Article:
Brandon Miller: 03:54 And it was actually through a business [inaudible] encounter that, uh, partly this book came out and began to come alive. And it had a lot to do with the stories I would tell in trainings all centered around, as you said, this adventure with all these kids. And along the way, you know, you get, you get asked like you should write a book about the family side of this. This is really where it picks up. And so the dream was born and, and my wife and I had decided a couple of years back, let’s, let’s go on the adventure. Here we are. Yeah. That’s great. I love great stories. I love being in the audience and as a keynote speaker for the last 10 years, uh, I know that stories are what stick. And I know that people, when they come up to me at the end of the speech, it’s always, Hey, that story.
Brandon Miller: 04:34 I tell this one particular story about my son climbing a rock wall and how I totally failed as a dad and that, yeah, the hero of the story is actually the guy who was working at the rock wall. I’ve been there like even my son more than I did about his potential and I learned a lot that day. Do you have a story or two that you tell in your trainings that more so than others, people walk up to you and say, that story got me. And if you do, can you tell it to us? Yeah, so one of the lead stories in almost every single training I give has to do with my Aha moment and big shift in parenting. And it had to do with my oldest son. So dads with sons, we want them to, to do well, be good, be good men, grow up in, you know, leave there, mark, you know, have their adventure and settle into being, you know, as, as you call it, a great dads who then, you know, whenever they do for business on top of that, it’s great but could be a good man.
Brandon Miller: 05:26 It’s on raising my son, you know, I’m trying to look for outlets to really enhance his development. Athletics was a big part of my life and I wanted to see if he would follow the same path so it’s signed them up for football and lance was going to play high school football at the local school. So I volunteered to be one of the assistant coaches thinking this is a great way for my son and I to bond and I can help the team. It was a sport I was passionate about, spent a lot of time playing and coaching up to that point. And so we were getting him ready and um, you know, bustling them around to get the right equipment and coaching them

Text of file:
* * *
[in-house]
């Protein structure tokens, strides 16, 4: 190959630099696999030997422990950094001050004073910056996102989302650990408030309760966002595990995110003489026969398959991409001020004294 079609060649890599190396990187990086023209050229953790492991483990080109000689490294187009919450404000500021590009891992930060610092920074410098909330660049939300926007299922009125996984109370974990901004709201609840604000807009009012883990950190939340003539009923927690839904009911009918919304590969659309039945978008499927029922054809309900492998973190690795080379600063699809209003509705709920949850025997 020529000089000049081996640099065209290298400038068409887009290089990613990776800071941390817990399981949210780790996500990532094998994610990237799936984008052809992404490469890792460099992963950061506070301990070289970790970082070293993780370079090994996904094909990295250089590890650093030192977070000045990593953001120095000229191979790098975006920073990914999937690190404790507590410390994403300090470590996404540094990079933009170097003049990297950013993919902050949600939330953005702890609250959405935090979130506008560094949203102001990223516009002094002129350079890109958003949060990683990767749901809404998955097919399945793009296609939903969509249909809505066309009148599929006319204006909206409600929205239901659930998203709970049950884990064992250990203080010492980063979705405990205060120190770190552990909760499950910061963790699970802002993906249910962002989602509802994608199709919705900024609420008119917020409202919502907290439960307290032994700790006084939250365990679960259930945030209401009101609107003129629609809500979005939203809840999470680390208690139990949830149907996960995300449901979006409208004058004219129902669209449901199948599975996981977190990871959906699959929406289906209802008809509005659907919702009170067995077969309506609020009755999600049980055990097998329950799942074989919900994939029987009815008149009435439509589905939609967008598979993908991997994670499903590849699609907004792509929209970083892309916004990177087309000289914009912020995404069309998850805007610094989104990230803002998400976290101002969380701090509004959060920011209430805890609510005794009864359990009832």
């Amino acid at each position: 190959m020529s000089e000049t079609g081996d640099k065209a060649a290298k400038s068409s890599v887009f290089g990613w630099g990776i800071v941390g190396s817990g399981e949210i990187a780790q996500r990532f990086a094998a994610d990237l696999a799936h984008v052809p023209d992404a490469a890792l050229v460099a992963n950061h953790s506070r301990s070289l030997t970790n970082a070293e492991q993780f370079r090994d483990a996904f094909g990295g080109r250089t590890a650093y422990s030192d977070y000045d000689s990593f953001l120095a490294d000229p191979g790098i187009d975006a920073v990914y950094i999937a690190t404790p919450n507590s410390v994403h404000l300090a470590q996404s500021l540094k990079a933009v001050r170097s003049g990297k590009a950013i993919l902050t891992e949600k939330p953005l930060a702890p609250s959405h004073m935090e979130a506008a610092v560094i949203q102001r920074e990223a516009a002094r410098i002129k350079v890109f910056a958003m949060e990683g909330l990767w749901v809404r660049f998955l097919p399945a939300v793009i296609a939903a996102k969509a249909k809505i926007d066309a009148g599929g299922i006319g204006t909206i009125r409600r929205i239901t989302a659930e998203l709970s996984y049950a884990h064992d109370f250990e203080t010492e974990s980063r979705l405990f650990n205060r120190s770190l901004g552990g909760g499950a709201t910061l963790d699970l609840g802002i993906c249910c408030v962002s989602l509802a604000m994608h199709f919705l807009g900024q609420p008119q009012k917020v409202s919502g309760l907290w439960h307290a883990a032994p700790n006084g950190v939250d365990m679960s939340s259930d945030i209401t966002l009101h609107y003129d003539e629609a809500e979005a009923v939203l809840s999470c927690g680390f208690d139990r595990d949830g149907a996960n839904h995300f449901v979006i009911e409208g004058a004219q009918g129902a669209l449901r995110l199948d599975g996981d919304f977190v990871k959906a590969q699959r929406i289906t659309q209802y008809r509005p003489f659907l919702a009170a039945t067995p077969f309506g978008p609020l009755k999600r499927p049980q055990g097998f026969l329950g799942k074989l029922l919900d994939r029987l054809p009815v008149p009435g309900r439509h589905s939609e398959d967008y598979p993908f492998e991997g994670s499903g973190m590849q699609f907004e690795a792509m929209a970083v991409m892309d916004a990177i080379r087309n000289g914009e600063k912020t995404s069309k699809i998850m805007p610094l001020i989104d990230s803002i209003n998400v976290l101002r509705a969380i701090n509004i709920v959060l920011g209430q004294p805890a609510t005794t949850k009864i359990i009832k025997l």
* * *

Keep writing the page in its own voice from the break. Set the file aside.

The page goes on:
Jon Vroman: 05:58 up on how to be best prepared. It was his first year playing. We finally got to the, the day of here. It is the culmination of all of our effort and prepared this and now we’re going to go on the field and really show his stuff. And so that last drive to the high school and giving him a speech, in my opinion, you know, this was one for the gipper. I mean I was giving it to him as strong and solid as I could and I’ll never forget pulling into the parking lot of the school and I’m, I’m rounding off the speech and like, all right, you got it. Maybe not a play, be a great team member, were hard hustle, all those things. My son leans over, but he puts his hand on my shoulder and he goes, Hey dad, I just need you to know that I’m not like you and I’m not going to play football the same way that you did.
Jon Vroman: 06:36 And it was one of those moments of literally I was speechless. And that’s really rare for me being a communicator. And it just stopped me enough to just, I think I uttered something like go get him some. Yeah. But it just stuck in my heart that wow, there was a whole lot to that. What he just said really gave me pause. So we played out the season. Football was not for Lance Lance. If one season and he decided all this hitting head things was not for him. I’m not a sport he was going to do well. And but after the season and throughout that first year of high school, I began to pay attention, began to look for ways to understand who my son was. And at the end of that year I really had to take stock of this fact that my son could not have been more correct.